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Fungal Science behind The Last of Us

The recent popular TV series The Last of Us tells the story of a dystopian world where people are infected by a type of fungus that makes them act zombie-like. The series was introduced with a scene in which two epidemiological experts converse about a possible future pandemic. When asked, one of the experts says that he is not particularly afraid of a pandemic caused by a virus or a bacterium. Although these infections can spread havoc across the globe, humanity has always taken victory in such a fight. There are enough clinical possibilities to treat viral or bacterial threats, and scientists generally know a lot about these infectious agents. The scientist does admit, however, that an infectious disease caused by a fungus can be particularly fearsome. Rightfully, he shares that there is currently a very small therapeutic arsenal against fungal infections. Additionally, the current science on fungi is simply not as extensive as it is on bacteria and viruses.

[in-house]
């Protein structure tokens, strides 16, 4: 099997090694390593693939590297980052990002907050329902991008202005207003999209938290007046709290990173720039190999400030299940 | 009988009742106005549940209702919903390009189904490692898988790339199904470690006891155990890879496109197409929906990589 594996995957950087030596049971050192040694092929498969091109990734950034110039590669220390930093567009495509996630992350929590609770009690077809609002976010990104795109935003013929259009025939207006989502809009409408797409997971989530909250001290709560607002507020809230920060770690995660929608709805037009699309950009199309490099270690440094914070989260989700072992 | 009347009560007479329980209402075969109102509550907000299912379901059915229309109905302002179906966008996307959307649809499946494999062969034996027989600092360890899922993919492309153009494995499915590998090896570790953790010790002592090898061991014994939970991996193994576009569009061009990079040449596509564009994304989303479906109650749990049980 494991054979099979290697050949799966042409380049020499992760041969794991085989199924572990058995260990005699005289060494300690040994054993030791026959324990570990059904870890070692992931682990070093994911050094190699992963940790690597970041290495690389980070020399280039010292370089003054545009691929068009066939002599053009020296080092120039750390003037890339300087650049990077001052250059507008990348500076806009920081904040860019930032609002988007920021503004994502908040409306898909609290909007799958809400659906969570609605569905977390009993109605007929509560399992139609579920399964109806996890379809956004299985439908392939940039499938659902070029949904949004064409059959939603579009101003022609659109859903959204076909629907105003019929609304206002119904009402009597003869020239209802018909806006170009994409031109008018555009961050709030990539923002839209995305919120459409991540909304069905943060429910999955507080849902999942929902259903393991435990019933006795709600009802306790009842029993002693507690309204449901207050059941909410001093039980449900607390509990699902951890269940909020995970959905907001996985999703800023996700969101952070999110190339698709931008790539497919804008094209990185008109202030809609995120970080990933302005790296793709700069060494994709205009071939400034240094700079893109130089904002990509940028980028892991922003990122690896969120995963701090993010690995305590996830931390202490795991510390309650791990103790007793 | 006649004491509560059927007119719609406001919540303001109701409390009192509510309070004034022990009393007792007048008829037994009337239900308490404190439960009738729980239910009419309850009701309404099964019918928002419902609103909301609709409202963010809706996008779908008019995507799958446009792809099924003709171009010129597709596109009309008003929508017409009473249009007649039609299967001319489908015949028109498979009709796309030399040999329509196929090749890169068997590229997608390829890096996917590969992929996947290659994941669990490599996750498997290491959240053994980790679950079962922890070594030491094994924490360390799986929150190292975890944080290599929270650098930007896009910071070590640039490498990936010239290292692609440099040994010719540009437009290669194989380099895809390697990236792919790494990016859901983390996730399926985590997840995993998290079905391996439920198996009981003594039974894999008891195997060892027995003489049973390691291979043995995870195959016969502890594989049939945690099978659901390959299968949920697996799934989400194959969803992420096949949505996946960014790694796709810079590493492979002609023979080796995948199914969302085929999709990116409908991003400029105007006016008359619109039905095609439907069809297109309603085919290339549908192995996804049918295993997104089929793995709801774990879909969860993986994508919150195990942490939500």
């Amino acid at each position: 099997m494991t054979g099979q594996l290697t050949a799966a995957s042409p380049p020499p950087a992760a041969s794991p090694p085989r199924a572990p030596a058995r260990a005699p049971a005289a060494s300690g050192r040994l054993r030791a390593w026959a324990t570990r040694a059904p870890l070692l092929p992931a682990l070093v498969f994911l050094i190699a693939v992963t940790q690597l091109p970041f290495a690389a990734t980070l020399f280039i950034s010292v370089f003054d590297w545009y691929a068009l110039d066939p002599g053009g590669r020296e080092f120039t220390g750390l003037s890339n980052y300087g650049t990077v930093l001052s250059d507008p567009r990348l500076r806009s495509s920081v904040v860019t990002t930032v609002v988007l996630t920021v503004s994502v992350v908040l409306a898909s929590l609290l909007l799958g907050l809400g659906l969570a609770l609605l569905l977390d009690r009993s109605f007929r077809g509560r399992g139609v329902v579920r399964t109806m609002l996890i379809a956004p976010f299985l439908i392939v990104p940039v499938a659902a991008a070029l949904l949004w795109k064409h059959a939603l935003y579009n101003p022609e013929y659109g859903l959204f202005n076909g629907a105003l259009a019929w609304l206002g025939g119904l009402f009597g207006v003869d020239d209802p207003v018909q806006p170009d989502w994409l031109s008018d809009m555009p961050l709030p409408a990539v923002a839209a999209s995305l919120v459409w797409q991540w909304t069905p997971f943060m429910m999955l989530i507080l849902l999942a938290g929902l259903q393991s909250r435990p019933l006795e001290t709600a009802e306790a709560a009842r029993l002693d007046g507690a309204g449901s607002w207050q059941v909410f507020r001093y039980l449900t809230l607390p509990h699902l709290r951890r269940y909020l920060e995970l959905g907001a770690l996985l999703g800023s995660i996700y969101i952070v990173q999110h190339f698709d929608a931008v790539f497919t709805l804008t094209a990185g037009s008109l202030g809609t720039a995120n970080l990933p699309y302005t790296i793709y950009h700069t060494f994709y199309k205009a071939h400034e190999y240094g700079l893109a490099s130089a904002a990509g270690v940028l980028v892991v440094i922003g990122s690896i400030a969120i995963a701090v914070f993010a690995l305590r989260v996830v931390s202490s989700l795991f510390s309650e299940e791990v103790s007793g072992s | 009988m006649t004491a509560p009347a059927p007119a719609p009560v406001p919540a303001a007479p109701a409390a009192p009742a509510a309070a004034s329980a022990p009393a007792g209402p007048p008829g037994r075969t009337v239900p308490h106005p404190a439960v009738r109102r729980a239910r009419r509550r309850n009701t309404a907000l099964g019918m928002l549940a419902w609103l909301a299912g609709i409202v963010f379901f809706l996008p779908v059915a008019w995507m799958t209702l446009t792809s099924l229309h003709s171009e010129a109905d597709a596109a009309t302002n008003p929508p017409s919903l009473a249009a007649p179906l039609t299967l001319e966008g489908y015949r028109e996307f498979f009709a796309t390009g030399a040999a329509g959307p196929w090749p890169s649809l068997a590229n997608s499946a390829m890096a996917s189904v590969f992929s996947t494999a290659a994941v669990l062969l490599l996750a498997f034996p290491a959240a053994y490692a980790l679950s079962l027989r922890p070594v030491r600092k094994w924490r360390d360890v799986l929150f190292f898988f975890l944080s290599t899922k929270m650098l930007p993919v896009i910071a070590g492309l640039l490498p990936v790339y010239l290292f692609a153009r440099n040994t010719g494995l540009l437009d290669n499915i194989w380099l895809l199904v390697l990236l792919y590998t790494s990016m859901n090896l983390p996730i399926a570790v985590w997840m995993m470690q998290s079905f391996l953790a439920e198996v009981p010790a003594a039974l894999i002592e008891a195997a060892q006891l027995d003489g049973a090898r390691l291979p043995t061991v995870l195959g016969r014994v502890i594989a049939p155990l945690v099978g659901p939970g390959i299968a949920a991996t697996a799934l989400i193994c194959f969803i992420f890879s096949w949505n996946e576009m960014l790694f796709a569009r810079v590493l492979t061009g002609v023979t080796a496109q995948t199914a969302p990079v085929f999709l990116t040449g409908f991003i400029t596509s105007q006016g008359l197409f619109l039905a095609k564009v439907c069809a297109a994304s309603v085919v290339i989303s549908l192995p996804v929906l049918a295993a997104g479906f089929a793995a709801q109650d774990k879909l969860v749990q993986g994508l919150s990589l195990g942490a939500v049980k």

Although the idea of people being infected by fungus and turning into blood-thirsty zombies is rather far-fetched, it is based on something very real (Benadjaoud & Brownstein 2023). The fungus infecting the patients, Ophiocordyceps unilateralis, does exist and is even known for its strong mind-controlling capabilities. It renders the psychology and the instincts of its host ineffective, thereby creating a physical extension of itself that is completely submissive to its will. Luckily, examples of hosts infecting other biological bodies have not been seen. Another key aspect that is portrayed fictionally in the show is that O. unilateralis does not infect humans in real-life. Rather, it infects ants (Yong, 2017).